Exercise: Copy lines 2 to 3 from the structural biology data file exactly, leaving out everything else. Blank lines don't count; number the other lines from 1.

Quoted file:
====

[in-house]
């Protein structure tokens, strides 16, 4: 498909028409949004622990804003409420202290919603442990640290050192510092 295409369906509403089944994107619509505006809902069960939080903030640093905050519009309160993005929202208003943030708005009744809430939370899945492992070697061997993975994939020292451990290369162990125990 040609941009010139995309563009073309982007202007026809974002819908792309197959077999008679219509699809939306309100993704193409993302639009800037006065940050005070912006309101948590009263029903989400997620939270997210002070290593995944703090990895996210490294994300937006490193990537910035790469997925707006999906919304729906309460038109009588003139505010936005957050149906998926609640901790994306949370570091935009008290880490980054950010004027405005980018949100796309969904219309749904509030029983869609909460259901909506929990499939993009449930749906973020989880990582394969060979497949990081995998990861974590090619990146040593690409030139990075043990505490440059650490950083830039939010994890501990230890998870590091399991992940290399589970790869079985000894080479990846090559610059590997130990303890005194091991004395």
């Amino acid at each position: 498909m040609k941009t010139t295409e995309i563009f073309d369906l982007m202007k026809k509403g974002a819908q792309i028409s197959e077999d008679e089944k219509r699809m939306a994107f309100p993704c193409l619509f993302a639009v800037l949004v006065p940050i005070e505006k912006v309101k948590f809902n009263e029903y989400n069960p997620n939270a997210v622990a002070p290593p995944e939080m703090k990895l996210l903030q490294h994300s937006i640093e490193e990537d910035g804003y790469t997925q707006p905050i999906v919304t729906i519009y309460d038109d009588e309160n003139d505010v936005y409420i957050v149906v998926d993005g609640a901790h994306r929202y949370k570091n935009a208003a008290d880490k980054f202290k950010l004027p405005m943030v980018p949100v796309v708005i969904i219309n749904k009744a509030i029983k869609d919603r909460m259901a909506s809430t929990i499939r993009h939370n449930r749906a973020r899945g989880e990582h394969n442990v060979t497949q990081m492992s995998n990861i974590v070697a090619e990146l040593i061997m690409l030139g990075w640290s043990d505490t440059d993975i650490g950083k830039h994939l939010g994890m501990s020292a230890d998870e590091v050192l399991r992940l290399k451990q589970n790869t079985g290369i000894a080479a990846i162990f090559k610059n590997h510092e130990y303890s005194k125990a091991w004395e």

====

């Protein structure tokens, strides 16, 4: 498909028409949004622990804003409420202290919603442990640290050192510092 295409369906509403089944994107619509505006809902069960939080903030640093905050519009309160993005929202208003943030708005009744809430939370899945492992070697061997993975994939020292451990290369162990125990 040609941009010139995309563009073309982007202007026809974002819908792309197959077999008679219509699809939306309100993704193409993302639009800037006065940050005070912006309101948590009263029903989400997620939270997210002070290593995944703090990895996210490294994300937006490193990537910035790469997925707006999906919304729906309460038109009588003139505010936005957050149906998926609640901790994306949370570091935009008290880490980054950010004027405005980018949100796309969904219309749904509030029983869609909460259901909506929990499939993009449930749906973020989880990582394969060979497949990081995998990861974590090619990146040593690409030139990075043990505490440059650490950083830039939010994890501990230890998870590091399991992940290399589970790869079985000894080479990846090559610059590997130990303890005194091991004395």
């Amino acid at each position: 498909m040609k941009t010139t295409e995309i563009f073309d369906l982007m202007k026809k509403g974002a819908q792309i028409s197959e077999d008679e089944k219509r699809m939306a994107f309100p993704c193409l619509f993302a639009v800037l949004v006065p940050i005070e505006k912006v309101k948590f809902n009263e029903y989400n069960p997620n939270a997210v622990a002070p290593p995944e939080m703090k990895l996210l903030q490294h994300s937006i640093e490193e990537d910035g804003y790469t997925q707006p905050i999906v919304t729906i519009y309460d038109d009588e309160n003139d505010v936005y409420i957050v149906v998926d993005g609640a901790h994306r929202y949370k570091n935009a208003a008290d880490k980054f202290k950010l004027p405005m943030v980018p949100v796309v708005i969904i219309n749904k009744a509030i029983k869609d919603r909460m259901a909506s809430t929990i499939r993009h939370n449930r749906a973020r899945g989880e990582h394969n442990v060979t497949q990081m492992s995998n990861i974590v070697a090619e990146l040593i061997m690409l030139g990075w640290s043990d505490t440059d993975i650490g950083k830039h994939l939010g994890m501990s020292a230890d998870e590091v050192l399991r992940l290399k451990q589970n790869t079985g290369i000894a080479a990846i162990f090559k610059n590997h510092e130990y303890s005194k125990a091991w004395e």